Bird - Abnormal Droppings

General information

A change in the appearance of droppings is often a sign of illness in a pet bird. While not usually specific for any one particular disease, a change in the colour, frequency, volume, or character of droppings indicates a problem that requires immediate veterinary attention.

What are the components of a normal dropping?

3691There are 3 components to the droppings. The first is the faecal component. For most pet birds, this is a green to dark green solid part of the droppings. The second component is the urates, or the solid urine component. Unlike most animals, birds, in their attempt to conserve water, produce a solid urine dropping. The urates are usually white in colour. The third component which is not often recognised by owners is a clear liquid urine. It is important for owners to become familiar with their bird's normal droppings as evaluation of the droppings is an important clue to illness in pet birds.

What is an abnormal dropping?

Simply put, once you get used to your bird's droppings, any deviation from what the normal droppings look like are abnormal for your bird and should prompt a veterinary visit. Typical abnormal droppings can include any of the following:

  • Fewer than normal amount of droppings
  • Increase in the number of droppings
  • Change in colour or texture of either the faecal component or the urate component 'bubbly' looking droppings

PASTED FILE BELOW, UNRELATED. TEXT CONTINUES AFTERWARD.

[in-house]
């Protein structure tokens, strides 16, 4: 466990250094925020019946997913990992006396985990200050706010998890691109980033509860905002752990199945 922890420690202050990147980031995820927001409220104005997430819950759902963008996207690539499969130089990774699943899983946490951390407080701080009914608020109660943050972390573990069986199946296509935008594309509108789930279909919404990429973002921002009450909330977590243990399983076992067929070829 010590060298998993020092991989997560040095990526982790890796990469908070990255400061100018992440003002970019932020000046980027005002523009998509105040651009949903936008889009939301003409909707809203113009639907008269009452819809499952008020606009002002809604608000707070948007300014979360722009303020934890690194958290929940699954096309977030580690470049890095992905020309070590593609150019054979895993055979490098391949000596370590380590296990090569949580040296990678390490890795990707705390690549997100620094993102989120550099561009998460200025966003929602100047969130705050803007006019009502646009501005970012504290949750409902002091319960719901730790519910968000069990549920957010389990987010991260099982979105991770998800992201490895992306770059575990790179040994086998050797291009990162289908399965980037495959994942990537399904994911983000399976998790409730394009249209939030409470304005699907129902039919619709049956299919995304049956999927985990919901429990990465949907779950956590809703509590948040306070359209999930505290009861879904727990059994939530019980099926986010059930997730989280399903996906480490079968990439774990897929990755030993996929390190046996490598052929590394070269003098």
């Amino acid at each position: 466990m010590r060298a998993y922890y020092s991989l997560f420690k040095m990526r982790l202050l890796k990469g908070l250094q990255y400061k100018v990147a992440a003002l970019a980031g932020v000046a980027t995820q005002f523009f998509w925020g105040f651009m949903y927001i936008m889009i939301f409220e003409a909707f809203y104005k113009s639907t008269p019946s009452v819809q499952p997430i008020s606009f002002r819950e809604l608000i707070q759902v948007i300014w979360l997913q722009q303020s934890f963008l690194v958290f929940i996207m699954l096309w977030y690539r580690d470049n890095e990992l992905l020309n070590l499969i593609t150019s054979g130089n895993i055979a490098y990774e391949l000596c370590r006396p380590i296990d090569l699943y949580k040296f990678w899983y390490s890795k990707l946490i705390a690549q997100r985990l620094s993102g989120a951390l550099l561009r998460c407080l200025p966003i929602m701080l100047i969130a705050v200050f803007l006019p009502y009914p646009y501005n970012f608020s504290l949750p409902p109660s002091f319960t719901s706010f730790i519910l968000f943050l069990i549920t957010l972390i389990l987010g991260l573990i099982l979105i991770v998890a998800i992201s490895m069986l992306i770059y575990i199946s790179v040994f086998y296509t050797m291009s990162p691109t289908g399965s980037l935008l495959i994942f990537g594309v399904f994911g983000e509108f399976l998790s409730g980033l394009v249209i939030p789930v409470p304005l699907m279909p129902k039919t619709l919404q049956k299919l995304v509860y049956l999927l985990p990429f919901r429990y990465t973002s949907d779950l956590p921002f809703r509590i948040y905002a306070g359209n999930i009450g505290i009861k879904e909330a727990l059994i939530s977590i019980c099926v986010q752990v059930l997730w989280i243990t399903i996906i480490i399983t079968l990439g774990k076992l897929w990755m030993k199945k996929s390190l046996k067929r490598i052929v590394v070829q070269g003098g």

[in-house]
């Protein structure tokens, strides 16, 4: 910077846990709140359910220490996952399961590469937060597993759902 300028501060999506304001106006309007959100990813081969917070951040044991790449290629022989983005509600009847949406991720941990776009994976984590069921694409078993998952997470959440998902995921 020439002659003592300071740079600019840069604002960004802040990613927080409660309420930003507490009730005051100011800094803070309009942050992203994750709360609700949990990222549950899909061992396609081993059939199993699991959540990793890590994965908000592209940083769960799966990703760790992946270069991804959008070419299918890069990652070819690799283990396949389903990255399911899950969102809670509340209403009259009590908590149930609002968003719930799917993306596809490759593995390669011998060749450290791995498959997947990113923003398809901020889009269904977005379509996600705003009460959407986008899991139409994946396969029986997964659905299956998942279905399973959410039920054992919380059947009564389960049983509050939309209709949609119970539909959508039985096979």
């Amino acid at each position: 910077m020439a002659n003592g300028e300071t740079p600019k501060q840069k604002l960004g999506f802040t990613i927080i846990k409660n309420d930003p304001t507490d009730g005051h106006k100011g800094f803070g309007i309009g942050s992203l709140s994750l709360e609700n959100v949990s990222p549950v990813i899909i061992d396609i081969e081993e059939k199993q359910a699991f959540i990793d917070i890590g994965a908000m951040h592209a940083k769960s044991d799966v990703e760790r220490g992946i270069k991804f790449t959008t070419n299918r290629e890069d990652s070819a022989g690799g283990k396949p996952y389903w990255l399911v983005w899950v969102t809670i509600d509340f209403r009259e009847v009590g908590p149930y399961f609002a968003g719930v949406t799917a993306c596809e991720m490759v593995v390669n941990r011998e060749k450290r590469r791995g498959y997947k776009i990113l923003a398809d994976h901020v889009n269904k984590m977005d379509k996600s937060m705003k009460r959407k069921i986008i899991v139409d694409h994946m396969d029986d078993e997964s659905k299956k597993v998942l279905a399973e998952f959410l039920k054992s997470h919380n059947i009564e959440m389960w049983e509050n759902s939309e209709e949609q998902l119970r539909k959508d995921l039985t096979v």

• Increase in the wet or liquid component

It is therefore important that you can monitor droppings carefully. Paper on the floor of the cage will assist greatly – sandpaper or sand are simply not helpful.

What causes abnormal droppings?

Many diseases can cause a change in the droppings. Diet also influences the droppings. If for example, you've decided to give your bird a few blueberries, its droppings will probably be blue or purple for a short period of time. Most importantly, it depends on which part of the dropping is affected –i.e. is it the urine or faeces which is altered? Assuming that the diet has remained constant, common causes of abnormal droppings includes intestinal diseases, kidney disease, liver diseases, bacterial or viral infections, and parasite infections. Psittacosis, a common cause of liver disease, may produce lime green droppings in some birds. Some birds with heavy metal poisoning produce red droppings.

If there is any unexplained change in droppings then it is important to contact an avian veterinary surgeon as soon as possible. Examination and further testing (e.g. radiographs, blood tests) may well be necessary to assess what is wrong and the sooner done the better for the patient.

Used and/or modified with permission under license. ©Lifelearn, The Penguin House, Castle Riggs, Dunfermline FY11 8SG

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